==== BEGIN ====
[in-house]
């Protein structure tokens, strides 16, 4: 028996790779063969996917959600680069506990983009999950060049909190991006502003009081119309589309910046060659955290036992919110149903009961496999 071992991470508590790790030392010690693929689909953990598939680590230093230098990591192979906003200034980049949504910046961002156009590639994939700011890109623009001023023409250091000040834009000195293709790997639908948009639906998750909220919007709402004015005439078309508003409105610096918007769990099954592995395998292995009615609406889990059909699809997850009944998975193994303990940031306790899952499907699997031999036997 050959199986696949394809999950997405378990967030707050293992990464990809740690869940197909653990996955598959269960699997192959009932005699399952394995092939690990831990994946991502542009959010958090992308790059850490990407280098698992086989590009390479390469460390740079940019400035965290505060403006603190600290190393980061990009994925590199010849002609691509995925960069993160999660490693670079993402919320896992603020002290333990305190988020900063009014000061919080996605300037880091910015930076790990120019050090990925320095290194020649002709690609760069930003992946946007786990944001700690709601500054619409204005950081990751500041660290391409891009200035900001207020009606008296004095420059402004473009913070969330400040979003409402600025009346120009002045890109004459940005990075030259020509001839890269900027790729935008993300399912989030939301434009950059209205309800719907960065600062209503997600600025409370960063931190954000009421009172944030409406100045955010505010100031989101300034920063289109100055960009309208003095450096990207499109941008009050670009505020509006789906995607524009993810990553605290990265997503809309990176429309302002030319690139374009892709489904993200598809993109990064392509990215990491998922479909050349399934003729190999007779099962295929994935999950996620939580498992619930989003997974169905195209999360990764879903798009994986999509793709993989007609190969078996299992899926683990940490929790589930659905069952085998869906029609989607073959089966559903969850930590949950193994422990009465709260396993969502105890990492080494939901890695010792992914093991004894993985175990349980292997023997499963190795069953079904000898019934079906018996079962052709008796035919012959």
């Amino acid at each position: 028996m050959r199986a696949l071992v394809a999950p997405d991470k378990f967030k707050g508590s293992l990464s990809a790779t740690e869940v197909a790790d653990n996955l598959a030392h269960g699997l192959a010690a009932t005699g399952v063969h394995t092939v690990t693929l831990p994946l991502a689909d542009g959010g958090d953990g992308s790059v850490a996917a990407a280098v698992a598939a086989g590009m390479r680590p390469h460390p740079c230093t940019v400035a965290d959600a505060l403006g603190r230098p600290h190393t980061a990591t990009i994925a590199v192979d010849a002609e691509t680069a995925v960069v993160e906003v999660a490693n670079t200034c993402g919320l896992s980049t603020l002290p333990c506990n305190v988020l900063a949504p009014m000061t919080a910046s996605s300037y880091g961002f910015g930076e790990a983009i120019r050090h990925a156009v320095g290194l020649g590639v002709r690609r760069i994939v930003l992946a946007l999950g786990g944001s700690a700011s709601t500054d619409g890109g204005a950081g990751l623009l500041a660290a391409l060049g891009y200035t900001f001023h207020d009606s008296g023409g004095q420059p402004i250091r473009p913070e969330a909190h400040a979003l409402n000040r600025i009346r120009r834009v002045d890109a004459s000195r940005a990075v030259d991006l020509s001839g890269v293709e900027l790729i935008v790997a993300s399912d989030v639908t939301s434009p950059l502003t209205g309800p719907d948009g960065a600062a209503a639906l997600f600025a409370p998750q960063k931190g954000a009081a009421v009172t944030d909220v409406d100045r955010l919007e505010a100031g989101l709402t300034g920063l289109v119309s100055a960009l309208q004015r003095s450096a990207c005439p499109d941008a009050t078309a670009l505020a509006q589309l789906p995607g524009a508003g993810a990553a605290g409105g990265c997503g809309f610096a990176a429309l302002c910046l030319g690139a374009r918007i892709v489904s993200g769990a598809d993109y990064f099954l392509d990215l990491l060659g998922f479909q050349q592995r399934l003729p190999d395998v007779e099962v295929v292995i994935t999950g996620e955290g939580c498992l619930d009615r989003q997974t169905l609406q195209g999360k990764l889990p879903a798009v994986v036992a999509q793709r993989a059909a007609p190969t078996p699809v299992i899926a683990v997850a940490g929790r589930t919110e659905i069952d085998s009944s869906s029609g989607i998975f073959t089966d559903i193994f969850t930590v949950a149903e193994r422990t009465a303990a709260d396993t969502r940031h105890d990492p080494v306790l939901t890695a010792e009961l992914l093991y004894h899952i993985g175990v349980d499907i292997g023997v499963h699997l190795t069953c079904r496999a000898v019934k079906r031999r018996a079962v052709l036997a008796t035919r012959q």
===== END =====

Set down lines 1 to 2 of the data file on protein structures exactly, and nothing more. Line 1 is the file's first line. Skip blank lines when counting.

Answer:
[in-house]
């Protein structure tokens, strides 16, 4: 028996790779063969996917959600680069506990983009999950060049909190991006502003009081119309589309910046060659955290036992919110149903009961496999 071992991470508590790790030392010690693929689909953990598939680590230093230098990591192979906003200034980049949504910046961002156009590639994939700011890109623009001023023409250091000040834009000195293709790997639908948009639906998750909220919007709402004015005439078309508003409105610096918007769990099954592995395998292995009615609406889990059909699809997850009944998975193994303990940031306790899952499907699997031999036997 050959199986696949394809999950997405378990967030707050293992990464990809740690869940197909653990996955598959269960699997192959009932005699399952394995092939690990831990994946991502542009959010958090992308790059850490990407280098698992086989590009390479390469460390740079940019400035965290505060403006603190600290190393980061990009994925590199010849002609691509995925960069993160999660490693670079993402919320896992603020002290333990305190988020900063009014000061919080996605300037880091910015930076790990120019050090990925320095290194020649002709690609760069930003992946946007786990944001700690709601500054619409204005950081990751500041660290391409891009200035900001207020009606008296004095420059402004473009913070969330400040979003409402600025009346120009002045890109004459940005990075030259020509001839890269900027790729935008993300399912989030939301434009950059209205309800719907960065600062209503997600600025409370960063931190954000009421009172944030409406100045955010505010100031989101300034920063289109100055960009309208003095450096990207499109941008009050670009505020509006789906995607524009993810990553605290990265997503809309990176429309302002030319690139374009892709489904993200598809993109990064392509990215990491998922479909050349399934003729190999007779099962295929994935999950996620939580498992619930989003997974169905195209999360990764879903798009994986999509793709993989007609190969078996299992899926683990940490929790589930659905069952085998869906029609989607073959089966559903969850930590949950193994422990009465709260396993969502105890990492080494939901890695010792992914093991004894993985175990349980292997023997499963190795069953079904000898019934079906018996079962052709008796035919012959």